Posts Tagged ‘schools’

Paranoia runs deep


So I was just over on the Badass Teachers Facebook page.  I love those crazy radicals, you know?  The fringe movement of 40,000 educators who think that all this testing is a very bad idea.   They claim that there are powerful corporate interests at work in the current insane push to implement the Common Core State Standards and the PARCC testing.

You know the interests I mean.  The ones who have created the standards.  The same ones who are selling the curriculum aligned to the standards and  who are also marketing the tests.  Those  corporate interests.  The ones with Bill Gates and Pearson Corp. in the lead.

So on the BATs page I was reading about a conference being held this weekend in Denver, including parents and teachers who oppose the imposition of all of these standards and tests.  The conference was being livestreamed on Ustream.   I guess the intention was to allow parents to make informed decisions about what kind of testing they allow their kids to participate in.

But guess what?

During the conference, the livestream site was hacked and the broadcasting was stopped.  At pretty much the same time, the Badass Teacher’s Association website was hacked and shut down.

Really.

I’m not often a conspiracy theorist, honest.  But this strains even my naivete.

Parents, teachers, administrators, freedom loving Americans everywhere, please, please, please do some research!

Who is behind the movement to have every American child take computer based tests every single year of public school life?  Bill Gates, that’s who.

Who is behind the push to have every single child in every single classroom learning the exact same lessons from the exact same shiny boxed curriculum kits? Pearson Corporation, that’s who.

Please remember: Just because you’re paranoid doesn’t mean that they aren’t out to get you.

Go to United Opt Out and The Badass Teachers Association and Fair Test.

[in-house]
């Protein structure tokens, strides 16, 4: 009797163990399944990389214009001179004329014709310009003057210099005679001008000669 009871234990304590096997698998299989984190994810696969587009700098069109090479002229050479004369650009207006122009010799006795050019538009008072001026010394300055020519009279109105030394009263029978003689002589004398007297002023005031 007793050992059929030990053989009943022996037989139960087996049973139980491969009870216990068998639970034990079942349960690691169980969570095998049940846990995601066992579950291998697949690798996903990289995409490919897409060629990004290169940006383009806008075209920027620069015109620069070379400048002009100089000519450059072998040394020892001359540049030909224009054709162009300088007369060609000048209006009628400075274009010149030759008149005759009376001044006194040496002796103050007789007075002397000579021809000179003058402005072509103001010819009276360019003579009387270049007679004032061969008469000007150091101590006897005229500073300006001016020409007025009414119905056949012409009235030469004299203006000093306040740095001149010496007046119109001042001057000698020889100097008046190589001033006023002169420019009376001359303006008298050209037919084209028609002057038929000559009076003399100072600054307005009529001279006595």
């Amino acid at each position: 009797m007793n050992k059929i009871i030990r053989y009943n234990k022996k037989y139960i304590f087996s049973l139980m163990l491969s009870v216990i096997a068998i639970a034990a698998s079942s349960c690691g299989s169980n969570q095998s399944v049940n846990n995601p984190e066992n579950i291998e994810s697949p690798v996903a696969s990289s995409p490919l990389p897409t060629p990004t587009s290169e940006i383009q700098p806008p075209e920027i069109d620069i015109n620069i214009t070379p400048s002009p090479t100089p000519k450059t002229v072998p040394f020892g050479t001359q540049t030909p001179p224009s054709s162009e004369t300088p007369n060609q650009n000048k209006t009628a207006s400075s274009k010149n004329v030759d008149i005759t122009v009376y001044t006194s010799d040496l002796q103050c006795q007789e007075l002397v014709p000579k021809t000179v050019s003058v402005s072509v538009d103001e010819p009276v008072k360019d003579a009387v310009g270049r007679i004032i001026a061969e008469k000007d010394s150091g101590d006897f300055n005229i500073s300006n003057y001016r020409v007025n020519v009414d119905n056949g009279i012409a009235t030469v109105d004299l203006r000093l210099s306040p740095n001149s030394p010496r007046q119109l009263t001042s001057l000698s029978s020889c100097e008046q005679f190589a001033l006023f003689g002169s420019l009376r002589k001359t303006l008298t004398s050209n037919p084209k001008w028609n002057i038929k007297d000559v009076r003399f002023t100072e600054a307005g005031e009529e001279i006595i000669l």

But wait a bit. They seem to be “down for maintenance” right now.

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Let’s get rigorous!


So I’m not all that up to date with all the latest Pearson Inspired Common Core Standards Based education.  Ya know? I’m old.  When I’m teaching math, I use words like “multiply” and “sum”.  When I teach reading, I use phrases like “Do you like the book?” and “What’s gonna happen next?”   So last decade. So uninformed.  I know nothing, I tell you, nothing.

But I’m a good sport!  I am studying a whole variety of shiny boxed kits that tell me how to teach.  These kits were written by people who obviously know WAY more than I do about teaching.  They’re being paid by Pearson Corporation! They MUST be brilliant!

So the other day when I was forced to sit through yet another workshop on how to teach reading and writing, lead by yet another perky little girly on the Pearson payroll, I did my best to Talk the Talk.  I want to fit in! I do! Just listen to how well I slung the shit… I mean “engaged in meaningful dialogue about the latest trends in enhancing literacy.”

Perky: ‘So, have you found that the rubric is helping you to guide students toward a more rigorous approach to the standards?’                                                                                                                                                                                      

Me: ‘Totally! I find that when I facilitate a close reading of the mentor text, the rubric gives me so much information about which student is approaching grade level on which strand of each standard!”                    

 Perky: ‘So don’t you find that when you confer using the guidance of the rubric and the checklist both you and the student can find common ground for generating next steps?’                                                                              

Me: (nodding wisely) “Well, naturally, we continually refer to the anchor charts generated during each mini-lesson to identify the key areas for continued growth.”                                                                                                    

Perky: So don’t you think that its imperative to continually develop more rigorous assessments to insure comprehensive student growth across all domains?”  (Perky seems to start every sentence with “So”.  I think its in the Perky Standards and noted on the Perky Rubric.)                                                                                                  

Me: “While I’m totally sure that you are right, I’m having a little bit of difficulty decoding the main idea of the body of your thesis, given that your supporting details were framed using non-specific word choice.  I mean, from the voice in your persuasive comments I can infer that you support the idea of more rigorous assessment, both formative and summative, to inform our teaching, but I am not sure that your transitional phrases led me toward the correct conclusion.”                                                                                                                      

Perky: (blinking rapidly): ‘I, ah……’